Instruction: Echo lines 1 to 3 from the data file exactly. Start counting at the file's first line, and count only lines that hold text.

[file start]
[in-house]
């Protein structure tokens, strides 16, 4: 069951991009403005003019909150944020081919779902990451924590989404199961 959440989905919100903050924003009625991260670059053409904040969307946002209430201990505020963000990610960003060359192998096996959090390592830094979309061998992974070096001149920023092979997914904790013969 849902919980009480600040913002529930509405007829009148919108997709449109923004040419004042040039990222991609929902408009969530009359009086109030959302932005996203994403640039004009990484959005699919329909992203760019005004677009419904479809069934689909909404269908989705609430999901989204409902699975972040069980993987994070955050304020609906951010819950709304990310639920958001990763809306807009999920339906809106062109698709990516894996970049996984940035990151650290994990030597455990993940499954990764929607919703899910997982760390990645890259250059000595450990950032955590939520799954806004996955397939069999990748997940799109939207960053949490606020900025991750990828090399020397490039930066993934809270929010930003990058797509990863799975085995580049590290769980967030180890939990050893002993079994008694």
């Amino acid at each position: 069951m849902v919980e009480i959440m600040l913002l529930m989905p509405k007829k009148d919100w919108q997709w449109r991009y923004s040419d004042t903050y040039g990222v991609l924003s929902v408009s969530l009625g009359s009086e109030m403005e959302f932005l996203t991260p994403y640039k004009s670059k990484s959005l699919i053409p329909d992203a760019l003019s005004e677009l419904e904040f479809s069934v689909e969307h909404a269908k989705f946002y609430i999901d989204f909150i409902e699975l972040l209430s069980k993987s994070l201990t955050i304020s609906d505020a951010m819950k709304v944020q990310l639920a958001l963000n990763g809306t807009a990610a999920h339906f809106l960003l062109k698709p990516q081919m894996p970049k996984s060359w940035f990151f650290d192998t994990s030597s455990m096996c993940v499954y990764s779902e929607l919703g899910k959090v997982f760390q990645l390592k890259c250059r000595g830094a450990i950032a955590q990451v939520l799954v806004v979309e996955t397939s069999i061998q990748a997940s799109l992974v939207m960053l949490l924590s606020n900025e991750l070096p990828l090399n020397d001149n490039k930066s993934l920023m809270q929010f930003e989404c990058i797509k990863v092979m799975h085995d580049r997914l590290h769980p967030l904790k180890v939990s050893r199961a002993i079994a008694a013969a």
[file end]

[in-house]
């Protein structure tokens, strides 16, 4: 069951991009403005003019909150944020081919779902990451924590989404199961 959440989905919100903050924003009625991260670059053409904040969307946002209430201990505020963000990610960003060359192998096996959090390592830094979309061998992974070096001149920023092979997914904790013969 849902919980009480600040913002529930509405007829009148919108997709449109923004040419004042040039990222991609929902408009969530009359009086109030959302932005996203994403640039004009990484959005699919329909992203760019005004677009419904479809069934689909909404269908989705609430999901989204409902699975972040069980993987994070955050304020609906951010819950709304990310639920958001990763809306807009999920339906809106062109698709990516894996970049996984940035990151650290994990030597455990993940499954990764929607919703899910997982760390990645890259250059000595450990950032955590939520799954806004996955397939069999990748997940799109939207960053949490606020900025991750990828090399020397490039930066993934809270929010930003990058797509990863799975085995580049590290769980967030180890939990050893002993079994008694």
């Amino acid at each position: 069951m849902v919980e009480i959440m600040l913002l529930m989905p509405k007829k009148d919100w919108q997709w449109r991009y923004s040419d004042t903050y040039g990222v991609l924003s929902v408009s969530l009625g009359s009086e109030m403005e959302f932005l996203t991260p994403y640039k004009s670059k990484s959005l699919i053409p329909d992203a760019l003019s005004e677009l419904e904040f479809s069934v689909e969307h909404a269908k989705f946002y609430i999901d989204f909150i409902e699975l972040l209430s069980k993987s994070l201990t955050i304020s609906d505020a951010m819950k709304v944020q990310l639920a958001l963000n990763g809306t807009a990610a999920h339906f809106l960003l062109k698709p990516q081919m894996p970049k996984s060359w940035f990151f650290d192998t994990s030597s455990m096996c993940v499954y990764s779902e929607l919703g899910k959090v997982f760390q990645l390592k890259c250059r000595g830094a450990i950032a955590q990451v939520l799954v806004v979309e996955t397939s069999i061998q990748a997940s799109l992974v939207m960053l949490l924590s606020n900025e991750l070096p990828l090399n020397d001149n490039k930066s993934l920023m809270q929010f930003e989404c990058i797509k990863v092979m799975h085995d580049r997914l590290h769980p967030l904790k180890v939990s050893r199961a002993i079994a008694a013969a």